The full regulation will come into force in July, imposing new requirements for prospectuses
By James Inness and Connor Cahalane
The new EU Prospectus Regulation will take full effect on 21 July 2019. Issuers and other parties to capital markets transactions can expect changes in the following areas:
- Prospectus summary: New content requirements and length restrictions will make the summary section more concise while allowing issuers the flexibility to include key information for investors.
- Risk factors: With some material changes to the rules relating to risk factors and new ESMA guidelines, risk factors are likely to be a particular focus area for regulators.
- Simplified prospectus: A new reduced disclosure regime will apply to secondary issues, such as rights issues.
- Growth prospectus: Certain issuers, mainly SMEs, will be able to make public offers using an EU Growth Prospectus with lighter disclosure requirements and a standardised format.
Although the new rules will not take effect until July, competent authorities are already applying the new requirements to any prospectuses under review that are expected to be approved after 21 July 2019. In the coming weeks, Latham & Watkins will publish additional posts that take a more detailed look at the changes to the summary section, risk factors, and other areas that will impact transactions.
The new EU Prospectus Regulation (Regulation (EU) 2017/1129) came into force on 20 July 2017, but only a limited number of provisions applied from that date. (See What Will the New EU Prospectus Regulation Mean for Issuers?) The full regulation will take effect on 21 July 2019 and will overhaul the EU’s prospectus regime to align rules on content, format, and the approval process.
New content requirements aim to make the prospectus summary more useful to investors, as issuers will have the flexibility to include any information that is “material and meaningful” to investors. The summary must include four sections: the introduction, key information on the issuer, key information on the securities, and key information on the offer. The regulation sets out content requirements for each section. The new reduced length (not longer than seven sides of A4 paper) will force issuers to keep summaries concise, while the requirement for clear, non-technical language should improve readability. The number of risk factors permitted in the summary is limited to 15, a requirement that should prompt issuers to focus on the risks that are most material to investors.
Issuers are likely to welcome the move away from overly proscriptive content requirements for the summary, as the old rules (which required summaries to include elements from specific disclosure tables) often resulted in the inclusion of immaterial information.
One objective of the new rules is to encourage issuers to include only risk factors that are specific to the company or their securities and avoid including generic risks. Risk factors should only include issues that are material for taking informed investment decisions and should be corroborated by information published elsewhere in the prospectus. Risks must be categorised by their nature, with the most material risk presented first (based on the probability of the occurrence and the expected magnitude of the negative impact). However, other risks within the category do not need to be ranked in order of materiality.
These changes, along with the new ESMA Guidelines on Risk Factors, will no doubt result in competent authorities becoming more rigorous in their review of risk factors, which could lengthen the timetable for prospectus approvals. However, if issuers follow the new rules and guidelines in drafting the relevant disclosures, they should not be overly concerned about the new requirements in relation to risk factors. The authors of this post believe that the new rules and guidelines on risk factors are generally consistent with current market practice in the UK, for example not including generic risks, though the new requirement to present the most material risks in each category first will focus minds on the ordering of risk factors.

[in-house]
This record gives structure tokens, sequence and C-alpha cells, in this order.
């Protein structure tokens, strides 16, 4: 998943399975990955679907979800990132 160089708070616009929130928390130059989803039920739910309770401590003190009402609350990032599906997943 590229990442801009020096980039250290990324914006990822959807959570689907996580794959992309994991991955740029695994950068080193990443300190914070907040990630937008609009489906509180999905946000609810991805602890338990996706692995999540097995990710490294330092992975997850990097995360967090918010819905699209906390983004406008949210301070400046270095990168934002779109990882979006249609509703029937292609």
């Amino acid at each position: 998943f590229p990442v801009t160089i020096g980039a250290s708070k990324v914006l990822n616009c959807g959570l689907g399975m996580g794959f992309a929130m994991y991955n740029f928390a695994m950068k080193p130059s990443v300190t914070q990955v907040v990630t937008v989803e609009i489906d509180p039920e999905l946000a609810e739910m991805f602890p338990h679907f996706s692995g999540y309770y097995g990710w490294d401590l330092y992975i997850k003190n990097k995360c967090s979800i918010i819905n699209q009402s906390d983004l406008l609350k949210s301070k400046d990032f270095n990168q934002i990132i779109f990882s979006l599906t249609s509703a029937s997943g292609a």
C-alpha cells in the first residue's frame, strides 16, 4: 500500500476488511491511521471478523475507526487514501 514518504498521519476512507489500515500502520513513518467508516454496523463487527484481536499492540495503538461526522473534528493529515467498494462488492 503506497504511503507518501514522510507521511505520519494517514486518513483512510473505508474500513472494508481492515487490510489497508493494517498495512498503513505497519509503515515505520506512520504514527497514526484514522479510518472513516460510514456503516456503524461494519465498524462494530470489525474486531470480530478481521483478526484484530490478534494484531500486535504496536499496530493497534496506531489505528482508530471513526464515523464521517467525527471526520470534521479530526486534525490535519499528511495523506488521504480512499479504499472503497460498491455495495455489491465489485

The Prospectus Regulation introduces a new simplified disclosure regime for secondary issues, which replaces the current proportionate disclosure regime for rights issues. Issuers that have been listed for at least 18 months on a regulated market or SME growth market may use a simplified prospectus consisting of a summary, a specific registration document, and a specific securities note containing reduced disclosure requirements. A simplified prospectus requires only one year of historical financial information, in addition to a working capital statement.
The Prospectus Regulation will allow qualifying issuers to prepare an EU Growth Prospectus under a proportionate disclosure regime using a standardised format that is intended to be more attractive to issuers than the reduced disclosure requirements introduced by the Prospectus Amending Directive in 2012.
These new Growth Prospectus rules will apply to SMEs; other issuers traded on an SME growth market with an average market capitalisation of less than €500 million for the prior three years; and other issuers where an EU offer does not exceed €20 million over 12 months, provided that such issuer is not traded on an MTF and had up to an average of 499 employees during the previous year.
In the experience of the authors of this post, reduced disclosure prospectuses such as the simplified prospectus and the EU Growth Prospectus prepared under the new Prospectus Regulation will likely fail to satisfy the disclosure requirements under US securities laws, making them unsuitable for international offers under Rule 144A.
Submit a comment about this post to the editor.